Like the software that controls her, Miku is constantly evolving, and could give even Madonna a run for her money. This fact makes it hard to classify her as something specific, and it seems that even her fans struggle a bit too. One of her fan sites reads: “She’s rather more like a goddess: She has human parts, but she transcends human limitations. She’s the great post-human pop star.”

Ah, post-humanism. What will come next, robot super stars? Humans with DJ decks built into their abdominal area? Maybe.

Like any big super star you must have a Facebook fan page. Hers already has over 800 000 fans (889 713 likes to be exact). At the Manga Festival you’ll also find a fair share of Miku merchandise from key rings to CDS and probably stickers too. Crypton Future Media chief executive officer Hiroyuki Itoh estimates that there are 3 000 Hatsune Miku songs on Japanese iTunes and Amazon.

In an article for WIRED magazine James Verini interviewed some of Miku’s fans who had this to say about her: “It’s a good thing” Miku isn’t human”, said one. “She’s not going to die. She’s not going to turn into Miley Cyrus, where she gets drunk or something.” Now that is a funny but they make a valid point: technology can create the perfect idol to look up to, the only way she’ll fade into obscurity is if they pull the plug on her.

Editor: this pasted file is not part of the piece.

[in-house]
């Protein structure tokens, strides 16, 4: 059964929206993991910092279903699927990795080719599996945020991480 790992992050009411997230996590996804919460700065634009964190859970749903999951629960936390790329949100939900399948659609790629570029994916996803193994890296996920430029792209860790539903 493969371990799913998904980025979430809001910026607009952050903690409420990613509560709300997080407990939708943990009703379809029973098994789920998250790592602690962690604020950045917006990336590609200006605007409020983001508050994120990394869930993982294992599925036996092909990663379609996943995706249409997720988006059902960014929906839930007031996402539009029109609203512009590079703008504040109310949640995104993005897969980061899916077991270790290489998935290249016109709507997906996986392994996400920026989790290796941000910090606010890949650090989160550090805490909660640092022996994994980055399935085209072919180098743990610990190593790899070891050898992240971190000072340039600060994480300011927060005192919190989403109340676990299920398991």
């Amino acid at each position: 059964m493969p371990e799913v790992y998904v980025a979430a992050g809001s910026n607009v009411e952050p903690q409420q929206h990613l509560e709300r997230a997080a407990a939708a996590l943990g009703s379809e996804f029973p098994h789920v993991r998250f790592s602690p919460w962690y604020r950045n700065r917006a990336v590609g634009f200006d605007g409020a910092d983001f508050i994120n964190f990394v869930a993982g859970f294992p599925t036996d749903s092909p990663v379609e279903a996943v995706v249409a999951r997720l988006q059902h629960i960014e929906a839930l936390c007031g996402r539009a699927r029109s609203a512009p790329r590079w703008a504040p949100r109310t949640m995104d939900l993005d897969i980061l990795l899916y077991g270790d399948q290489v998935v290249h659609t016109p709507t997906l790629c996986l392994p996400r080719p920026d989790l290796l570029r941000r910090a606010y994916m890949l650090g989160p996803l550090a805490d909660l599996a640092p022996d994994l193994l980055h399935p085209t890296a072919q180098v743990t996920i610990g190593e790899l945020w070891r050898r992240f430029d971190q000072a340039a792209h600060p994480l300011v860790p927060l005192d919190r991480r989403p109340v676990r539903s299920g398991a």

By all accounts Miku’s live shows are something to behold. Have a look at this YouTube video with over 19-million views. It’s a little bit crazy to see a crowd of humans singing along and waving their arms to a holographic virtual being, but hey, as they say “you got to go with the times.” I might add that I do find the synthetic character very endearing.

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  • http://www.facebook.com/reed.vangalen Reed van Galen

    Pfft. “Could even give Madonna a run for her money.” What a load of crap.

  • BarryD

    Pffffft. I’d watch a live show of Miku’s over Madonna’s any day of the week. Get with it man.

  • Talita

    Virtual pop stars can be turned into anything and evolve into many different characters, hence the reference to Madonna who is famous for evolving and stepping into different characters over the decades.

  • MonkeyMarcel

    Mind blown.

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  • http://www.facebook.com/darkesssoul Linh Le

    In all honesty, I think one of the statement that was raise is crucial. “It’s not about whether you are for or against the technology, but whether the technology generates meaningful human activities”

    In my opinion, with Hatsune Miku definitely. Her fans don’t sit around and worship like we see with mainstream popstars. Many of them take to their computer and constantly produce professional grade music because they’re inspired by her. She also pushes other realm such as animation with the free-ware animating software called MMD, as well as art, new take on marketing, etc.

    Just for those few things alone, Miku is probably a better time investment than mindlessly worship other pop-stars out there.

  • http://www.facebook.com/people/Lewis-Kilgo/100002911272012 Lewis Kilgo